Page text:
Graduation season is approaching, and for many graduates, while their academic career closes, their professional career is slowly opening its doors. That in itself is extremely stressful – but it doesn’t have to be.
If you haven’t yet heard of this precious gift, LinkedIn is a professional social-networking
site for creating connections (or “links”) between working professionals, including prospective employees with their desired employers, for example. These connections can occur at numerous levels. While we’ll explore its options in a bit, in layman’s term, it’s a Facebook for professionals, with over 187 million unique visitors per month.
To best describe how LinkedIn works, let’s use this scenario:
You log into LinkedIn and created a profile. This profile is extremely intricate, asking for information regarding education, volunteerism, employment history, honors/awards, projects, skills, interests, etc. You can also upload professional works, such as research papers, artwork, etc.
Once you fill this in (it can take a while), you would then upload a profile photo and launch their customized page, available for other LinkedIn users to see, include friends and prospective employers. However, LinkedIn offers many customization settings, one of them being security, so that you would be able to control how his/her profile is viewed.
Your new profile page essentially serves as a modern, online resume. Deviating from the traditional paper-style resumes, LinkedIn offers you the ability to use this page as a showcase of your abilities and achievements. In fact, many employers will search LinkedIn for candidates, making their profiles the first thing that employers see. As you grow and gain more experience, you’ll start creating “connections,” that is, “friending” working professionals you know on the website. In essence, they serve as your virtual network, being able to endorse you for skills you may have specified, or refer your profile for employment.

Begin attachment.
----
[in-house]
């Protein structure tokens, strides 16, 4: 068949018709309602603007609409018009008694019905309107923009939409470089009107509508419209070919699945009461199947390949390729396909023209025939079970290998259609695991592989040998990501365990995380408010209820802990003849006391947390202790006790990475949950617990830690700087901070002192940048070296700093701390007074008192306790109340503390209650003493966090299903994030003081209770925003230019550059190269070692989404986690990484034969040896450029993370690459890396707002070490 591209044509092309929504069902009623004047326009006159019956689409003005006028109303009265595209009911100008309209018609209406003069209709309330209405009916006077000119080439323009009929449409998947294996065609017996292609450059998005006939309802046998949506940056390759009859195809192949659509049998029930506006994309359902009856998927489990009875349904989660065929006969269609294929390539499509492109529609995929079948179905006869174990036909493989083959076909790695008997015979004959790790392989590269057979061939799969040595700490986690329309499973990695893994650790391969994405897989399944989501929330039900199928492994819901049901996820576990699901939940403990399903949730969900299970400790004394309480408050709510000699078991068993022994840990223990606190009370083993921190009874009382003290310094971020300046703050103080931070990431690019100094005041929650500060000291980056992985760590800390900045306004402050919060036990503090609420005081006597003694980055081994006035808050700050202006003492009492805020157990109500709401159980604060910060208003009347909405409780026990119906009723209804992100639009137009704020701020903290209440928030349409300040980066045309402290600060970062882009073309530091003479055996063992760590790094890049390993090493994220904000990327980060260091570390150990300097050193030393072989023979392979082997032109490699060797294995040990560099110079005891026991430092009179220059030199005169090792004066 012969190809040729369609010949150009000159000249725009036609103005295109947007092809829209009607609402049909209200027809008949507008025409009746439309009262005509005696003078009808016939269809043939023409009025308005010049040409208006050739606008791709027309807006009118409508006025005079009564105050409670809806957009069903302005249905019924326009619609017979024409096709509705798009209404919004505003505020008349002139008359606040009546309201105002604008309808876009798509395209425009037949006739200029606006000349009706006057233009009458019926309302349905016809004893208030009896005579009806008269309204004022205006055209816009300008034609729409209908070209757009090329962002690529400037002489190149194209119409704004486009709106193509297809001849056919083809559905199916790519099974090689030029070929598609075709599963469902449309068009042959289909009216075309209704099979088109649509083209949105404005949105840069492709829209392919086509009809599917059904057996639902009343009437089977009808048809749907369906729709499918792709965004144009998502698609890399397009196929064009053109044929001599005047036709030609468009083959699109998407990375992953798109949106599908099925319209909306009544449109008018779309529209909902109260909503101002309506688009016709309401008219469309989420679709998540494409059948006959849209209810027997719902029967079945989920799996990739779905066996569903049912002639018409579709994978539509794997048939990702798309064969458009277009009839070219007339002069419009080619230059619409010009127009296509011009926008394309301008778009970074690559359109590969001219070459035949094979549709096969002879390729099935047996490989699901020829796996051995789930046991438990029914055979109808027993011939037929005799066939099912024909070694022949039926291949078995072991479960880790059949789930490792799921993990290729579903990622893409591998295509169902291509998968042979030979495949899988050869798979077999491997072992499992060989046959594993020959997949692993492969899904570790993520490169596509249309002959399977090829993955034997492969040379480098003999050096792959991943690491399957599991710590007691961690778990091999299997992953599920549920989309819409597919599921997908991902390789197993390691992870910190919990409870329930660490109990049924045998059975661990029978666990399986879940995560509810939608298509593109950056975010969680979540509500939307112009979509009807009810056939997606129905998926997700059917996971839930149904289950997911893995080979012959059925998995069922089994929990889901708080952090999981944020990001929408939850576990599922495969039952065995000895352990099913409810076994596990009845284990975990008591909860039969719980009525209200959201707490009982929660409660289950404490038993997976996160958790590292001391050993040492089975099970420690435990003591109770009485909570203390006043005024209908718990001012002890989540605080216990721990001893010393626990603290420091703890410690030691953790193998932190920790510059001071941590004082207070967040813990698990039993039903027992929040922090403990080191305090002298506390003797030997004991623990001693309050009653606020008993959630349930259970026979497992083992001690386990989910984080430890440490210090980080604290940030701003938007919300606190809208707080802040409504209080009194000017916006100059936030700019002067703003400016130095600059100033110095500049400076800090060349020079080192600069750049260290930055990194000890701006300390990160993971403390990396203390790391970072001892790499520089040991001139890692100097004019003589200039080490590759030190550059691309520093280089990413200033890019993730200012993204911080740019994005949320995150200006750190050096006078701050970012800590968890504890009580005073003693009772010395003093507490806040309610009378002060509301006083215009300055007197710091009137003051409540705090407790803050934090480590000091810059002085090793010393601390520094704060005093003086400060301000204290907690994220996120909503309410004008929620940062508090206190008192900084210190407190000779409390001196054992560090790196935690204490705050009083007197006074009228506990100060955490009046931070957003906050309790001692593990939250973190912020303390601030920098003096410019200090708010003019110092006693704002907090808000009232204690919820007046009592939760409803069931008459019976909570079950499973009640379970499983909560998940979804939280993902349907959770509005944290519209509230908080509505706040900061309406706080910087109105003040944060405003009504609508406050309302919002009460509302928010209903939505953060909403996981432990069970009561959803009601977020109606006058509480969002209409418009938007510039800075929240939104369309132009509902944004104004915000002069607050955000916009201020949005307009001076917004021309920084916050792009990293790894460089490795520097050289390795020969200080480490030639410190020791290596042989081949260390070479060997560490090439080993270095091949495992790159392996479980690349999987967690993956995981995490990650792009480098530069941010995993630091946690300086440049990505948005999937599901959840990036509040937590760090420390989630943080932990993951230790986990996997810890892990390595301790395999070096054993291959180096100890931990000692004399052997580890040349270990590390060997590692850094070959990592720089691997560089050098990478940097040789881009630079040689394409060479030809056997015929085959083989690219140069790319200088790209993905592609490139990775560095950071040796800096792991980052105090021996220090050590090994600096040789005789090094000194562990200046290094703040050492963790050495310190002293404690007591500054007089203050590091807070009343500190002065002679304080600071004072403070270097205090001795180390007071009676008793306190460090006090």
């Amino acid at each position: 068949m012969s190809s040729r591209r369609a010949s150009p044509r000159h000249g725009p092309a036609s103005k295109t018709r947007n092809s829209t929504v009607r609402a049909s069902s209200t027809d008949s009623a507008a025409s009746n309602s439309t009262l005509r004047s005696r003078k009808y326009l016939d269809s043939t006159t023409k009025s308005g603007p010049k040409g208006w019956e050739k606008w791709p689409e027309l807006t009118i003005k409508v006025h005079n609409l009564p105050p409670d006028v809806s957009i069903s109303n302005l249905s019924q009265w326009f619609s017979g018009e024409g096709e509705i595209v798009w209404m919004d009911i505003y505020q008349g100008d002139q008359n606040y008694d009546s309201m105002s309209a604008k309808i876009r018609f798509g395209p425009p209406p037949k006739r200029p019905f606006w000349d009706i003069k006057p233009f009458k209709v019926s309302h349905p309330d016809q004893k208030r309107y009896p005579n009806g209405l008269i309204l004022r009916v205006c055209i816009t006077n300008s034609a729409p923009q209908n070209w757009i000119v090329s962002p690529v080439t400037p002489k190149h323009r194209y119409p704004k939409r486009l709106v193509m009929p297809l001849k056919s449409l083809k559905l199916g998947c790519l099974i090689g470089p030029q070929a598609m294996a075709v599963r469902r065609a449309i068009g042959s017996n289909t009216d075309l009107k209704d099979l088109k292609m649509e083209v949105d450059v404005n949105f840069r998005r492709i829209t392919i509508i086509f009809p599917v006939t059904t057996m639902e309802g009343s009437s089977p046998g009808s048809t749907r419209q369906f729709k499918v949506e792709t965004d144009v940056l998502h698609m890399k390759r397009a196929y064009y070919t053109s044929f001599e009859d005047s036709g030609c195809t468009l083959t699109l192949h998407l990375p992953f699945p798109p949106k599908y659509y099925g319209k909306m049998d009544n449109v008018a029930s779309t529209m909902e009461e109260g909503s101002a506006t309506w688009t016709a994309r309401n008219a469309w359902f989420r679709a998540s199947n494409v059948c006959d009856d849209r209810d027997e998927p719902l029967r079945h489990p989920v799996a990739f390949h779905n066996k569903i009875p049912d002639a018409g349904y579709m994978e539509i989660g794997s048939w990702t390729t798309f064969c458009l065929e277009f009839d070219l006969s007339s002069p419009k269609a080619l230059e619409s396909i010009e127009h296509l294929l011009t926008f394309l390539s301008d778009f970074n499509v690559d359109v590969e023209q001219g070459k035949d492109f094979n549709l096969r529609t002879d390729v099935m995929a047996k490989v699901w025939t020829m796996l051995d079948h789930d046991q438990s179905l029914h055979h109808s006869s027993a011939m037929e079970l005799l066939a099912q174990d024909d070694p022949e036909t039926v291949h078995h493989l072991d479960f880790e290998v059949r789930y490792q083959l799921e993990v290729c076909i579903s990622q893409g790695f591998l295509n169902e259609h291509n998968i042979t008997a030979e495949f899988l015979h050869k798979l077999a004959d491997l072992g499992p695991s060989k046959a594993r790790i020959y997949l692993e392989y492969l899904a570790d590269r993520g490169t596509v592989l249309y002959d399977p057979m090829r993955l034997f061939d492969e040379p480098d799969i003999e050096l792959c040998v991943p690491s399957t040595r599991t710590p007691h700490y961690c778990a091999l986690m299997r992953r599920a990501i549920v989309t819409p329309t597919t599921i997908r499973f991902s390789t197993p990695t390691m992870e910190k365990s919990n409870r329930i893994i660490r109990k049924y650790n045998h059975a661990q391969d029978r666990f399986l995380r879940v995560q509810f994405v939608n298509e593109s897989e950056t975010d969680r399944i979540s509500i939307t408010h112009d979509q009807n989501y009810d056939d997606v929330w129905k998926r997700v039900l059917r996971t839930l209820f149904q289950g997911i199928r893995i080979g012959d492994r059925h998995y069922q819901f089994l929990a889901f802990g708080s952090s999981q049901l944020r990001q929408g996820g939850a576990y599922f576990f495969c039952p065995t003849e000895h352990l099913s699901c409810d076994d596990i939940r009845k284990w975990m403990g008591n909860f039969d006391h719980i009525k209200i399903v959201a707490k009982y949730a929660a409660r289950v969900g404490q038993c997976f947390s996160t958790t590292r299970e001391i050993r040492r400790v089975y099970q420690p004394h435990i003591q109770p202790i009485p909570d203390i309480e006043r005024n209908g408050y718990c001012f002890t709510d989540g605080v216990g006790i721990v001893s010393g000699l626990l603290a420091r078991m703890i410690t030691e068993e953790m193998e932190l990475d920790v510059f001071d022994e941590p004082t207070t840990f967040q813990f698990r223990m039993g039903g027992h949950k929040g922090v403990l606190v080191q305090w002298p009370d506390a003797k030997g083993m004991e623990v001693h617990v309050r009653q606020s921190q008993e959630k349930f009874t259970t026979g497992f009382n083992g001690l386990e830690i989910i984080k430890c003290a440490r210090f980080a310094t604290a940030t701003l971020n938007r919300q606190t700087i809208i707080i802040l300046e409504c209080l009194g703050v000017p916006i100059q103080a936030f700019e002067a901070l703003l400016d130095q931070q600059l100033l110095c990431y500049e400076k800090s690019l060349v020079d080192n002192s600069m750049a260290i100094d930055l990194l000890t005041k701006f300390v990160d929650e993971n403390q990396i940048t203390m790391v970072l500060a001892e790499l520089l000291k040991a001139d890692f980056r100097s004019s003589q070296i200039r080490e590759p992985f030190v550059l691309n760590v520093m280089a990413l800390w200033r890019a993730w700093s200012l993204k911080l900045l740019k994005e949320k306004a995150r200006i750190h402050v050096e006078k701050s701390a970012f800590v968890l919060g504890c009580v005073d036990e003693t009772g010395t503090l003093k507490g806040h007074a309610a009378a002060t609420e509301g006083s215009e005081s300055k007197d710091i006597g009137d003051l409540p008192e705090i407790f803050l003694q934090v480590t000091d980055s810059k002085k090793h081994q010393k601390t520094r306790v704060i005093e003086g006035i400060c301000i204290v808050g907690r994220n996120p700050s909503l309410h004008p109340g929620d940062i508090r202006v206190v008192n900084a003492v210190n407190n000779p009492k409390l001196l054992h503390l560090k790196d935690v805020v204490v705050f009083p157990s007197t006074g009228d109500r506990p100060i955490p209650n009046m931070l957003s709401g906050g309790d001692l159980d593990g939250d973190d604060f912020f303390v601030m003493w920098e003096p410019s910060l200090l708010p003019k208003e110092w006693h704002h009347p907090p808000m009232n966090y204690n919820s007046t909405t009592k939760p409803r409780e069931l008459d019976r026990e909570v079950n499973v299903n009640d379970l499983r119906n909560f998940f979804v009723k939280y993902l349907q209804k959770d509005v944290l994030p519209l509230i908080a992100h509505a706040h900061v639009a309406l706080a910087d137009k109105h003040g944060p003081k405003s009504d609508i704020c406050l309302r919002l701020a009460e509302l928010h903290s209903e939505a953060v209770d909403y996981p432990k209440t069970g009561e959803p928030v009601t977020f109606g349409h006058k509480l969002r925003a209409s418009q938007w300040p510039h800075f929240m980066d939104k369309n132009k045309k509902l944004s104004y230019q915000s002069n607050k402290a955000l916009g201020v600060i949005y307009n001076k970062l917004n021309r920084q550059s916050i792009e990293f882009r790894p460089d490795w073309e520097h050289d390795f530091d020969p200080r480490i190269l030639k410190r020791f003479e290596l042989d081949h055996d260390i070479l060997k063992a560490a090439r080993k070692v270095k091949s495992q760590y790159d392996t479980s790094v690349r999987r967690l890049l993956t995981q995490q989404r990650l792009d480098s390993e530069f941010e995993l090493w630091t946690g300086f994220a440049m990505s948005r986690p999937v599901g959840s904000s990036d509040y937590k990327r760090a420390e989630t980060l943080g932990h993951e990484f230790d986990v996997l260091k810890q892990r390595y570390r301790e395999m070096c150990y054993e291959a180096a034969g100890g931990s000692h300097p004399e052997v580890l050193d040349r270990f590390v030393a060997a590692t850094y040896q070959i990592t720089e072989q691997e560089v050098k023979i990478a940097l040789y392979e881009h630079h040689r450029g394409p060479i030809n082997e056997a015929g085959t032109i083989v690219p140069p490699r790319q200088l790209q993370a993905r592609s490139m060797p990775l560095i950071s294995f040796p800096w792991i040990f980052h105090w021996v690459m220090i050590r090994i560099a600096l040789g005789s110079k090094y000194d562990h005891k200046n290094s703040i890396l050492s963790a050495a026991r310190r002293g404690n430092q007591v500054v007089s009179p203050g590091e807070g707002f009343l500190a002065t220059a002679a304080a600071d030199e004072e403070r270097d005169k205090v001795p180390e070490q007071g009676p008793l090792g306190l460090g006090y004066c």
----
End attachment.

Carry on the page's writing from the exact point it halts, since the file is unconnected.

How to get started
LinkedIn is such a thorough service that no blog post can truly, comprehensively cover its values and services. Instead, click over to www.linkedin.com and peruse the site, search for profiles, and see if LinkedIn can help you grow in an online, professional setting.
Thankfully, many online and in-person resources are available for your utilization to make you an efficient LinkedIn user:
The first is a set of eight only tutorials to get started with LinkedIn, available here.
The second, if you are an SMU student, is to visit the Hegi Family Career Development
Center during their drop-in hours. There, experts can guide you to creating and maintaining an exemplary profile, as well as offer other quintessential services for starting your professional career.
And lastly, visit with someone who has a profile already, including, perhaps, your professor! See how they use LinkedIn and what the service has offered them.
Try out LinkedIn today – it may just land you your next job.
P.S. For some fast facts about LinkedIn, click here.